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Expat Guide: How to Save on Rent in Singapore

Living alone may have its own perks and rewards, but here in Singapore, the thought of it could easily turn into something you’d wish you never had (if there’s anything you can do about it).  But, fear not, as we have come up with five helpful tips on how you can put a plug on that financial drain also known as your rent.

5 Smart Tips to help you save on rent in Singapore

  1. Don’t forget to negotiate the rent whenever your contract is about to be renewed.

Negotiation is one of the more valuable life skills in the adult world. Remember that before you look for a new place to move into, you are allowed to re-negotiate your contract with your landlord whenever it’s about to expire and be renewed. If you have been especially a good and responsible tenant, then your landlord could just give you a little favour to keep you. What’s important is that you put it out in the open.

As of the moment, home rental fees in Singapore have seen a downward trend so the rate you’ve been paying in the last couple of years may not be the actual market value of the flat you’re leasing. If you can talk your landlord to giving you a good deal for your contract or at least a discount for your monthly lease, then you have one less problem to worry about.

 

  1. Check out other places in the area before your contract ends.

When negotiations don’t go as planned, keep an eye out for potential flats you can transfer to within the area. Given the downward trend of rental fees in Singapore housing, you just have to look for reasonably-priced apartments nearby. That way, you can save some money when moving since you’re just practically transferring to a different place within the same area or neighbourhood.

 

  1. Housemates can help minimize costs besides rent.

It’s totally acceptable to live with housemates in Singapore what with the limited number of budget-friendly studios and reasonable single bedroom apartments in most neighbourhoods.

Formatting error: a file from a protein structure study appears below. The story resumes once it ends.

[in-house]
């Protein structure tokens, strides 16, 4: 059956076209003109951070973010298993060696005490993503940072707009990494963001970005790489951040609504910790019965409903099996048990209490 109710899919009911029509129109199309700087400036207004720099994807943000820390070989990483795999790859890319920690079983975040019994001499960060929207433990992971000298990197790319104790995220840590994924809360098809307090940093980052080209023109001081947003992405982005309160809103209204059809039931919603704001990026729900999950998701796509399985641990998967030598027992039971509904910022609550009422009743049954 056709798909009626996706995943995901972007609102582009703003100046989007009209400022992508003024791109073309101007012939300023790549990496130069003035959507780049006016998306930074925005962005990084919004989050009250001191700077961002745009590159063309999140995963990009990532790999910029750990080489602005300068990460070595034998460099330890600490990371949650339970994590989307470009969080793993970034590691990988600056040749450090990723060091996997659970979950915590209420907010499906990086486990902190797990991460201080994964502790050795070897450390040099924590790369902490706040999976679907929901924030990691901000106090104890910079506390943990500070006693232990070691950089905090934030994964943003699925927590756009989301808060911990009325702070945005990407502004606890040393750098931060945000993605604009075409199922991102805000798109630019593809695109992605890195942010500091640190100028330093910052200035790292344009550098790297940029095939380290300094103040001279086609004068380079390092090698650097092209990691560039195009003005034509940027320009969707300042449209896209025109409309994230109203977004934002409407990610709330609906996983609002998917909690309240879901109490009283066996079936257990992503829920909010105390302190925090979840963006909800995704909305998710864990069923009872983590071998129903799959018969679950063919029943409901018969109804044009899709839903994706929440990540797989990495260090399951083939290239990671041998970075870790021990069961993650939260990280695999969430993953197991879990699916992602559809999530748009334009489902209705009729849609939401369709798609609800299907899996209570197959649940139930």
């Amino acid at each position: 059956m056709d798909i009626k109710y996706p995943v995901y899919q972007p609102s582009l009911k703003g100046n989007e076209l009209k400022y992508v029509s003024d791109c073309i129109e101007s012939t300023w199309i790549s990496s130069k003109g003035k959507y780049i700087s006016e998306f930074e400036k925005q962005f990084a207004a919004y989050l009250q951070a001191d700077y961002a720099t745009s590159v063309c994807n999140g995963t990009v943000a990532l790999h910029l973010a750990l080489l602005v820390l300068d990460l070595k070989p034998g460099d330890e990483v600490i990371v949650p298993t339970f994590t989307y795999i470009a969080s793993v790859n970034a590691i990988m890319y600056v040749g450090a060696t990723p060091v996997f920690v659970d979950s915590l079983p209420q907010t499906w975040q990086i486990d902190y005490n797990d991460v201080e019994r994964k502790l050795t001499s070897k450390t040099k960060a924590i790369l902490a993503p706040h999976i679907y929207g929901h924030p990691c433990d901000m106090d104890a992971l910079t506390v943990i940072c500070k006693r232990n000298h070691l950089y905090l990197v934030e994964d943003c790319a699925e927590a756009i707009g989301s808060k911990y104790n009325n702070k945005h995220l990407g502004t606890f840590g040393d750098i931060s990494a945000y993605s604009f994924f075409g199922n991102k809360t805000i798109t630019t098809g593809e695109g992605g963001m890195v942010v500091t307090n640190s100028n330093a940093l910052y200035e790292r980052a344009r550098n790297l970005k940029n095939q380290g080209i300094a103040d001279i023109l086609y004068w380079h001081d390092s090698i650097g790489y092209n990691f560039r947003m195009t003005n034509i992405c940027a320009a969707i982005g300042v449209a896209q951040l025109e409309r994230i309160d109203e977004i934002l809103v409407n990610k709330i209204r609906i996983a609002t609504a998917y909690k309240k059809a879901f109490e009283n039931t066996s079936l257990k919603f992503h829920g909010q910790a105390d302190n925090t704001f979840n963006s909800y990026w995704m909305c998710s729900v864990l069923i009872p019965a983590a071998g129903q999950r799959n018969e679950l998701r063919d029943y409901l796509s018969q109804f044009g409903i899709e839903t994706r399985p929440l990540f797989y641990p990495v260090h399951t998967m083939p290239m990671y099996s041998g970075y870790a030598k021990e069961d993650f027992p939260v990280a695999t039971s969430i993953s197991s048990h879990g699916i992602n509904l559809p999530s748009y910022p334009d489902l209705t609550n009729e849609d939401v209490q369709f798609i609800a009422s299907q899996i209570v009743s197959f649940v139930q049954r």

Naturally, having housemates means paying a smaller share on the rent, but that’s not all there is to it. Sharing for other costs such as the internet bill if it’s not inclusive in the utilities, as well as getting help with housekeeping can be pretty big as opposed to when you’re all on your own.

 

  1. Find a place where cooking is allowed.

You’ll be surprised to know that some landlords in Singapore prohibit their tenants from cooking at home. Imagine falling into a lifestyle of eating out for every meal – surely, it’s going to cost you a lot more than you can afford.

Resorting to cheaper hawker style food isn’t any good either because it could cost you your health eventually. So it’s better to find a basic place with a kitchen you can use for cooking, as well as other important amenities such as the washing machine to cut down on other expenses.

 

  1. If you have the means and resources, rent an entire house and lease out excess rooms and units.

Some houses for rent in Singapore are under contracts that would allow you to sublet rooms and apartments as long as you are the house’s main tenant. Obviously, this isn’t for everyone because the risk is much bigger since you’ll have to solely cover the property rent even if you don’t have any tenants.  On the other hand, your expenses will significantly drop when you do manage to get some occupants.

While this can provide an opportunity to offset a hefty amount in your expenses, be sure to comply with the all the guidelines for subletting such as allotting at least 10 sq.m. for each tenant as well as keeping to the prescribed number of tenants allowed in a house (8 persons max.). Failure in doing so could be grounds for your eviction.

 

For those living abroad such as in Singapore, learning to adapt to certain living conditions is one of the first adjustments you’ll have to make, especially when you’re simply starting out. However, with these tips, hopefully finding a good place to stay on the island wouldn’t be as hard as others deem it would be.



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